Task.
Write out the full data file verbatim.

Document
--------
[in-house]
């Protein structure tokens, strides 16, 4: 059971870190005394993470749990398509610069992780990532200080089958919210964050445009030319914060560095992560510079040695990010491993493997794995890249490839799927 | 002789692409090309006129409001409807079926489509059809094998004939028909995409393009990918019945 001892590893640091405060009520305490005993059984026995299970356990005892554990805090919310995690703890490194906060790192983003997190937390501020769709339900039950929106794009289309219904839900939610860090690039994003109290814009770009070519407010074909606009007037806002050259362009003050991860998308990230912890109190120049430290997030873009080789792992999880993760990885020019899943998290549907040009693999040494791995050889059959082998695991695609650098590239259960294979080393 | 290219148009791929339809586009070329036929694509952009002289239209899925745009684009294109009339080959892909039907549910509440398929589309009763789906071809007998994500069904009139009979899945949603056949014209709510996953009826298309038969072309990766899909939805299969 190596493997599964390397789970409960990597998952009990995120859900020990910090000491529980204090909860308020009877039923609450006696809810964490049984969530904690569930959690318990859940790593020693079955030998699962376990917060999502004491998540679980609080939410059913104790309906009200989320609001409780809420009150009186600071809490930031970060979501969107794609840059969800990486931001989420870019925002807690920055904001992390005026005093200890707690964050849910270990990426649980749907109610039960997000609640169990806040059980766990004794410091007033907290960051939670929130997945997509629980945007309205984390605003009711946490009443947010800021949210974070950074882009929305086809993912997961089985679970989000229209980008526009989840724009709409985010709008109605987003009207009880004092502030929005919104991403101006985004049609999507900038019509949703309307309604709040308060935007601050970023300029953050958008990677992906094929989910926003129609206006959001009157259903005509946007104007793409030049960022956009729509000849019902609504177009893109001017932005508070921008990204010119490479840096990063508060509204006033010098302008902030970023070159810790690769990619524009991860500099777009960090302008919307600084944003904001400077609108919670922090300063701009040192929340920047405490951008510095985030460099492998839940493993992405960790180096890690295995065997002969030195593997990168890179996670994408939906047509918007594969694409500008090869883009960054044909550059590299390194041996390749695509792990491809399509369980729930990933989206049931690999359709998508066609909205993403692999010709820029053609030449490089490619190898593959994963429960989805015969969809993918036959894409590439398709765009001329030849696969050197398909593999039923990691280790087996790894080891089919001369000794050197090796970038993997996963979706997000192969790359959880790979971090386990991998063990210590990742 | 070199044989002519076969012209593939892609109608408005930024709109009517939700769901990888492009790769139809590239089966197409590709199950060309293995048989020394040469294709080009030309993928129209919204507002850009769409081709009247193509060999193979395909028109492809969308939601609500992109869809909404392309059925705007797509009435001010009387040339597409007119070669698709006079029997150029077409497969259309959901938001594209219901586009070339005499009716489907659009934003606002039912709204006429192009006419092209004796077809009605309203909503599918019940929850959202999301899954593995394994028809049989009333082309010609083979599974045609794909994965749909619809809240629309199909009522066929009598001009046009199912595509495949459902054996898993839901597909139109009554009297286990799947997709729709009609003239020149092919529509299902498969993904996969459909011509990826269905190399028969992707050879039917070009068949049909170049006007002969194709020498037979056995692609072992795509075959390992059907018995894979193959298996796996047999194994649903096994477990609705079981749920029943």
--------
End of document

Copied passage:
[in-house]
């Protein structure tokens, strides 16, 4: 059971870190005394993470749990398509610069992780990532200080089958919210964050445009030319914060560095992560510079040695990010491993493997794995890249490839799927 | 002789692409090309006129409001409807079926489509059809094998004939028909995409393009990918019945 001892590893640091405060009520305490005993059984026995299970356990005892554990805090919310995690703890490194906060790192983003997190937390501020769709339900039950929106794009289309219904839900939610860090690039994003109290814009770009070519407010074909606009007037806002050259362009003050991860998308990230912890109190120049430290997030873009080789792992999880993760990885020019899943998290549907040009693999040494791995050889059959082998695991695609650098590239259960294979080393 | 290219148009791929339809586009070329036929694509952009002289239209899925745009684009294109009339080959892909039907549910509440398929589309009763789906071809007998994500069904009139009979899945949603056949014209709510996953009826298309038969072309990766899909939805299969 190596493997599964390397789970409960990597998952009990995120859900020990910090000491529980204090909860308020009877039923609450006696809810964490049984969530904690569930959690318990859940790593020693079955030998699962376990917060999502004491998540679980609080939410059913104790309906009200989320609001409780809420009150009186600071809490930031970060979501969107794609840059969800990486931001989420870019925002807690920055904001992390005026005093200890707690964050849910270990990426649980749907109610039960997000609640169990806040059980766990004794410091007033907290960051939670929130997945997509629980945007309205984390605003009711946490009443947010800021949210974070950074882009929305086809993912997961089985679970989000229209980008526009989840724009709409985010709008109605987003009207009880004092502030929005919104991403101006985004049609999507900038019509949703309307309604709040308060935007601050970023300029953050958008990677992906094929989910926003129609206006959001009157259903005509946007104007793409030049960022956009729509000849019902609504177009893109001017932005508070921008990204010119490479840096990063508060509204006033010098302008902030970023070159810790690769990619524009991860500099777009960090302008919307600084944003904001400077609108919670922090300063701009040192929340920047405490951008510095985030460099492998839940493993992405960790180096890690295995065997002969030195593997990168890179996670994408939906047509918007594969694409500008090869883009960054044909550059590299390194041996390749695509792990491809399509369980729930990933989206049931690999359709998508066609909205993403692999010709820029053609030449490089490619190898593959994963429960989805015969969809993918036959894409590439398709765009001329030849696969050197398909593999039923990691280790087996790894080891089919001369000794050197090796970038993997996963979706997000192969790359959880790979971090386990991998063990210590990742 | 070199044989002519076969012209593939892609109608408005930024709109009517939700769901990888492009790769139809590239089966197409590709199950060309293995048989020394040469294709080009030309993928129209919204507002850009769409081709009247193509060999193979395909028109492809969308939601609500992109869809909404392309059925705007797509009435001010009387040339597409007119070669698709006079029997150029077409497969259309959901938001594209219901586009070339005499009716489907659009934003606002039912709204006429192009006419092209004796077809009605309203909503599918019940929850959202999301899954593995394994028809049989009333082309010609083979599974045609794909994965749909619809809240629309199909009522066929009598001009046009199912595509495949459902054996898993839901597909139109009554009297286990799947997709729709009609003239020149092919529509299902498969993904996969459909011509990826269905190399028969992707050879039917070009068949049909170049006007002969194709020498037979056995692609072992795509075959390992059907018995894979193959298996796996047999194994649903096994477990609705079981749920029943």